Housing Policy: Turning around the U.S. Disaster

By Peirce, Neal | Nation's Cities Weekly, July 21, 2008 | Go to article overview

Housing Policy: Turning around the U.S. Disaster


Peirce, Neal, Nation's Cities Weekly


A real mess. There's no other way to describe national housing policy in America today.

There's the massive subprime crisis--caused in no small part by lackadaisical federal regulation.

Fannie Mae and Freddie Mac--mainstays of the multitrillion-dollar U.S. mortgage system--face the biggest crises in their histories.

We have a Department of Housing and Urban Development largely ignored by a White House either contemptuous of or oblivious to the critical nature of national housing policy.

Finally, there's the grim fact: Millions of Americans still struggle to put a roof over their heads. The National Low Income Housing Coalition reports there's not a single American community in which a minimum-wage worker can reasonably afford to rent an apartment.

Sums of federal housing assistance do flow--some through public housing and federal "Section 8" renter subsidies. But the vast majority of federal housing expenditures--roughly $80 billion a year--finance the home mortgage housing deduction. Only 30 percent of taxpayers use it. Applicable to homes worth up to $1 million, it overwhelmingly benefits the richest Americans.

So--assuming Fannie Mae and Freddie Mac can be stabilized--where do we go from here?

Tackle the mortgage deduction head-on, counsels Bart Harvey, recently retired chairman of Enterprise Community Partners, a major national nonprofit that helps finance housing for low-income families. "Even in a time of fiscal distress, it can be done," Harvey told a National Housing Conference gala recognizing him as "Housing Person of the Year."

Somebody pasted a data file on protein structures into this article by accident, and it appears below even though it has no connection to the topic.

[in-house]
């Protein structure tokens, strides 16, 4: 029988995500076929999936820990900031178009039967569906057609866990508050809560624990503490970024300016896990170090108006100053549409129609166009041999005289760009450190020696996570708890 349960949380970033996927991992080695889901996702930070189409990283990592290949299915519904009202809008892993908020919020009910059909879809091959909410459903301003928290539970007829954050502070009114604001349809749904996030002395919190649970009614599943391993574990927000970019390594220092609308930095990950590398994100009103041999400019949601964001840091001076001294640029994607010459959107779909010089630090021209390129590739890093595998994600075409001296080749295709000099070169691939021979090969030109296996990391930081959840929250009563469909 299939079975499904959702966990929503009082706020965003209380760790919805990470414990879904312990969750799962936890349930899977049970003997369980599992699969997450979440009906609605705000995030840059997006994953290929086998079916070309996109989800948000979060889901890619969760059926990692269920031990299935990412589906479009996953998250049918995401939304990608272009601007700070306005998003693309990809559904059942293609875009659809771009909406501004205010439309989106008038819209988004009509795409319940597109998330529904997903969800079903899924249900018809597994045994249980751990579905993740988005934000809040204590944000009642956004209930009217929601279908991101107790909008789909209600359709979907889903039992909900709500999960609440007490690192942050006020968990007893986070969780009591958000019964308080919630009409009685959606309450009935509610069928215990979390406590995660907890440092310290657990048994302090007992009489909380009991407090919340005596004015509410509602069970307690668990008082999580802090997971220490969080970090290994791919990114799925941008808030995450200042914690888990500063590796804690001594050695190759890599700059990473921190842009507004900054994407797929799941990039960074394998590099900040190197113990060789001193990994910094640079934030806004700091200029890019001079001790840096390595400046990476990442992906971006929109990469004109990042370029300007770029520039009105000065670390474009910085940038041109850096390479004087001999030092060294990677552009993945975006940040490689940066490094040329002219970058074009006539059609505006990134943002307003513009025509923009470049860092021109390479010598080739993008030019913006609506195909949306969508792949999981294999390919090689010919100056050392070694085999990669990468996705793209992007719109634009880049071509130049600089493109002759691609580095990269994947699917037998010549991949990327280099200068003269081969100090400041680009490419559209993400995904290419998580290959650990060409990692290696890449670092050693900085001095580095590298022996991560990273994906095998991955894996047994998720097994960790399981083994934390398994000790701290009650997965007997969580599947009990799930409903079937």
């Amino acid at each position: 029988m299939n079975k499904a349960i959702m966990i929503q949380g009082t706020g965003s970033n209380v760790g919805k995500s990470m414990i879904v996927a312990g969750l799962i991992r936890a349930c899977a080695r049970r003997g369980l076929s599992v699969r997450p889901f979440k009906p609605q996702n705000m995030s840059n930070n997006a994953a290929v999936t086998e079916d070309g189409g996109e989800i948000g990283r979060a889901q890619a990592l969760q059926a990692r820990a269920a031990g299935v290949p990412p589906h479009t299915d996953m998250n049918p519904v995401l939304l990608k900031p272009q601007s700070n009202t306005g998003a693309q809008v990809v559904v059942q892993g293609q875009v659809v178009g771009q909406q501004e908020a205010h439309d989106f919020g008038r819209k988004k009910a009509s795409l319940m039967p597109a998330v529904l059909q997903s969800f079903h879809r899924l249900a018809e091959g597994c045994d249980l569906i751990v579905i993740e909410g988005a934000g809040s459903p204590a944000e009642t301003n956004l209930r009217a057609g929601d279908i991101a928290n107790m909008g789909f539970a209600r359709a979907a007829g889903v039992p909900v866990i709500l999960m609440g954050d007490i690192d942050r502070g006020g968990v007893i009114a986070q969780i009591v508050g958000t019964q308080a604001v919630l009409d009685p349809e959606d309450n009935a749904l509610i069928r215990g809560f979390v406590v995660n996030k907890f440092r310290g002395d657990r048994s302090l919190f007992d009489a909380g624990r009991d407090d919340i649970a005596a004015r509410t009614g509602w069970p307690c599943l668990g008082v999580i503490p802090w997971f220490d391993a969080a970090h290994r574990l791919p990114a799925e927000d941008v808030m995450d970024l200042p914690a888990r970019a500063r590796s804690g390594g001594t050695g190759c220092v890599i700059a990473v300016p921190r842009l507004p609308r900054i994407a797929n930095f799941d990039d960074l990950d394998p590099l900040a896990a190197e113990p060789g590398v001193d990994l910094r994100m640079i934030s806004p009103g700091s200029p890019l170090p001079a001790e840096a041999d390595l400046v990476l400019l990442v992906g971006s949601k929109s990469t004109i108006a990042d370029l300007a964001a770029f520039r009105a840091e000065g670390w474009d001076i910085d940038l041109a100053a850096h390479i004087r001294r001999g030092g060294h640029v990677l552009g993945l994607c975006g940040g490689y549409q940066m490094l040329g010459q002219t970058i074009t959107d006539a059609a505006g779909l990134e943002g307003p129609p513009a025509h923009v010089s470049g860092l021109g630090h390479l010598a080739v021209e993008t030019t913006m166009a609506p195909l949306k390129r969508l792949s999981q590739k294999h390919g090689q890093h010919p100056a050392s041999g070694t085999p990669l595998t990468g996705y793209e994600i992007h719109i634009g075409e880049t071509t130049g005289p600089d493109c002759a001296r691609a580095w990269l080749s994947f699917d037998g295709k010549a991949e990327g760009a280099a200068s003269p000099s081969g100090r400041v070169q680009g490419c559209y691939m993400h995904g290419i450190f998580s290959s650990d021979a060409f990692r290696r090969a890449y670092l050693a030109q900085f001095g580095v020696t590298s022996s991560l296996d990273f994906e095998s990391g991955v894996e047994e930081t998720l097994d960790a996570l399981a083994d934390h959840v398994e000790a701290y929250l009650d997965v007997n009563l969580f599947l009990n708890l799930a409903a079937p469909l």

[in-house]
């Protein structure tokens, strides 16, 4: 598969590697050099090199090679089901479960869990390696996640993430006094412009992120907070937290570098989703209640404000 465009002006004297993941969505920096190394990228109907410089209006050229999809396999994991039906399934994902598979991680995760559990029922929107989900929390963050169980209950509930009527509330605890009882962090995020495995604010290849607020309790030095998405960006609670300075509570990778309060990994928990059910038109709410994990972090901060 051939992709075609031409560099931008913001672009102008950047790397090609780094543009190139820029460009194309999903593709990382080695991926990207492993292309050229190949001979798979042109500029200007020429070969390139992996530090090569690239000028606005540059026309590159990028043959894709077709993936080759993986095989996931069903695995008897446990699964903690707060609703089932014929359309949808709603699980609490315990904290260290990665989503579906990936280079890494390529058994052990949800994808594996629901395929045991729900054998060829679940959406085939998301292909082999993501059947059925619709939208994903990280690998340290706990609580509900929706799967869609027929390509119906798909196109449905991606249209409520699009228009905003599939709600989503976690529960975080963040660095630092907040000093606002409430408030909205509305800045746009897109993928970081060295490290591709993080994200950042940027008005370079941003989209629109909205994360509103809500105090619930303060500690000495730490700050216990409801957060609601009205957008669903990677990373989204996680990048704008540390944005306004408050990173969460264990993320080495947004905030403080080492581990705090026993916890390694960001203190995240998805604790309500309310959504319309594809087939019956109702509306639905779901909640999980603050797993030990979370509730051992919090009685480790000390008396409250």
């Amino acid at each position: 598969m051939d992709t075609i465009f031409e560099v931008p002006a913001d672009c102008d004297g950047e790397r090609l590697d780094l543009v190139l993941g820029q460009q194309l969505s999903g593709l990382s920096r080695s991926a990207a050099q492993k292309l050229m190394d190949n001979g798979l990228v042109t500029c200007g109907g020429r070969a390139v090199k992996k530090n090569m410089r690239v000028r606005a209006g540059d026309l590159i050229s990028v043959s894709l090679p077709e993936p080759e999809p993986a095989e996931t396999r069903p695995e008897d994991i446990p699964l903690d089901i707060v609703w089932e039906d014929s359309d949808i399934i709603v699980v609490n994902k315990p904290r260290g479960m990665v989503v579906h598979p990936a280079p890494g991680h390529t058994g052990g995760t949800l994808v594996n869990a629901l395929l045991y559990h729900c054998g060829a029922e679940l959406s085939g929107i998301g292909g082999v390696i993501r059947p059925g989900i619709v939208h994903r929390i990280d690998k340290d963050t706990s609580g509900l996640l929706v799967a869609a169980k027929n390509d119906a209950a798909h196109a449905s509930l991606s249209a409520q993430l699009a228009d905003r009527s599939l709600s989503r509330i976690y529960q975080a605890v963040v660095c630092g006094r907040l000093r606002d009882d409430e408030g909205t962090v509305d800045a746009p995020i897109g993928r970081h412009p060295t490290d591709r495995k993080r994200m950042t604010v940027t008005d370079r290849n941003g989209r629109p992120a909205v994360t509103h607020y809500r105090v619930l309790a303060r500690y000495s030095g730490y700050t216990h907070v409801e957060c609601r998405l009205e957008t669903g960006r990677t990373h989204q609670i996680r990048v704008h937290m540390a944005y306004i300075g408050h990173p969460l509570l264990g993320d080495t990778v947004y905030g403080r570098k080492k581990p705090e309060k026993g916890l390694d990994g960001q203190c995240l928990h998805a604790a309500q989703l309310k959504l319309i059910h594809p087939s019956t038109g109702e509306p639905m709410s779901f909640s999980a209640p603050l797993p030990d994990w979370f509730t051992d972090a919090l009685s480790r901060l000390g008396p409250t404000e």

The federal dollars now used for the deduction, said Harvey, could be shifted to people in real need of housing. One suggestion is to convert the deduction into a straightforward tax credit for low-income renters, or to benefit middle-income renters or homebuyers in highly inflated local housing markets.

But at the same meeting where Harvey spoke, staffers from the Senate Banking Committee told me it would never happen--that the resistance of homebuilders and the real estate industry is so fierce that the deduction is an untouchable "third rail" of American politics.

Maybe so. But it's also true that in 2005, President Bush's bipartisan Advisory Panel on Federal Tax Reform endorsed converting the mortgage deduction to a less regressive tax credit. And our demographics are changing. A big wave of "millennials"--would-be homeowners in their mid- to late-20s--is now fast approaching, notes John McIlwain, the Urban Land Institute's top housing expert: "If they received a benefit, there'd suddenly be a huge rise in housing demand--which the homebuilders should be ecstatic about."

Right now, Congress has an opportunity to help low-income renters by approving the national, affordable housing trust fund. …

The rest of this article is only available to active members of Questia

Sign up now for a free, 1-day trial and receive full access to:

  • Questia's entire collection
  • Automatic bibliography creation
  • More helpful research tools like notes, citations, and highlights
  • Ad-free environment

Already a member? Log in now.

Notes for this article